Audience gives speaker a ringing endorsement
Perhaps it was reverse psychology. The speaker at a press conference yesterday started off by specifically requesting that all mobile phones be left on.
'You can let them ring,' he said. 'We like to hear the sound of ringing phones.' The occasion was the launch of eCoupon portal savingumoney.com, and the speaker was Eamon Egan, general manager of shareholder SUMmedia.com.hk.
Mr Egan said he didn't want phones turned off in deference to joint venture partner Distacom Communications, which owns 60 per cent of mobile-phone operator Sunday.
After that, the audience seemed to warm to the speaker.
Apparently they liked his opening lines.
The solution to a disputed Primary Six test question proved educational.
The answer was published yesterday in the Post.
To recap, this is the poser that stumped education chief Joseph Wong Wing-ping: 'Why doesn't schoolboy Siu Ming wake up when his alarm clock goes off?' 1) The buzzing is too soft.
2) The alarm clock is broken.
3) It is his holiday.
4) Siu Ming ignores the buzz.
5) Siu Ming is sound asleep.
6) Siu Ming drank seven tequila slammers and passed out in a Wan Chai gutter miles from his buzzing alarm clock.
Admittedly Lai See added that last one.
But those other selections are real, and Mr Wong couldn't decide between them. Enter Director for Education Fanny Law Fan Chiu-fun.
She tells us it couldn't be that the alarm clock is broken because it did go off. And he wouldn't have set the alarm if it was his holiday.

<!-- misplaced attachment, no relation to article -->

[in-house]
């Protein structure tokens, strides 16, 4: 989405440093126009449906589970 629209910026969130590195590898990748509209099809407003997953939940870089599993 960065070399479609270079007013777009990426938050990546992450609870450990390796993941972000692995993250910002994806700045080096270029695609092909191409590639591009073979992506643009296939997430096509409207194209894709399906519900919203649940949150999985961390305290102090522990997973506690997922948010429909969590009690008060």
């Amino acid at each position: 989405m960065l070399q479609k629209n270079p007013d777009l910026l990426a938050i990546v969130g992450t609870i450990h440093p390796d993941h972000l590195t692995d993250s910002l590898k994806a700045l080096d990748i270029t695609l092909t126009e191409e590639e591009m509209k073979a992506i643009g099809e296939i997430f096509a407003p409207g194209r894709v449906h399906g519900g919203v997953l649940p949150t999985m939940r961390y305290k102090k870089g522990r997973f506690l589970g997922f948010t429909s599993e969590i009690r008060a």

It must be number four, says she.
Wrong, says Lai See.
'Ignore', according to our dictionary, means 'Refuse to take notice or accept.' Sleeping people are incapable of 'refusing' to take notice of anything.
That would imply an active decision-making process, and you can only make active decisions when you're awake.
Of course, there are always exceptions.
Like the people who decided on the questions for the Primary Six test.
Louisiana-Pacific doubled its fourth-quarter earnings compared with the previous year.
So naturally chairman Mark Suwyn shaved his head.
It seems he lost a bet with his workers at the Portland-based building and lumber products company.
They bet Mr Suwyn the company could double its internal projections, an Associated Press report tells us.
If he lost, their leader agreed to get his hair cut off.
Not very original, really.
GDE creditors do that all the time.
Some while ago, Lai See passed along advice on different techniques for bringing a little chaos into an ordered world.
Reader Mark Davies has just faxed over a specialist version. These ones are ways of bringing a little chaos into the pizza order world.
Tell the order-taker a rival pizza place is on the line and you are going to the lowest bidder.
Give them your address, exclaim 'Oh, just surprise me!' and hang up.
Use these bonus words in the conversation: Robust, free-spirited, cost-efficient, Ukrainian and puce.
Ask what the order-taker is wearing.
Say hello, act stunned for five seconds, then behave as though they called you.
Change your accent every three seconds.
Terminate with 'Remember, we never had this conversation'.
Imitate your order-taker's voice.
Amuse the order-taker with little known facts about country music.
Start the conversation with 'My Call to Pizza Place, Take One, and . . . action!' Start the conversation by reciting today's date and saying 'This may be my last entry'.
Learn to play a blues riff on the harmonica. Stop talking at regular intervals to play it.
When the order is repeated, change it slightly. When it is repeated again, change it again. On the third time, say 'You just don't get it, do you?' Haggle.
Ask how many dolphins were killed to make that pizza.
Dance all around the word 'pizza'. Avoid saying it at all costs. If the order-taker says it, say 'Please don't mention that word!'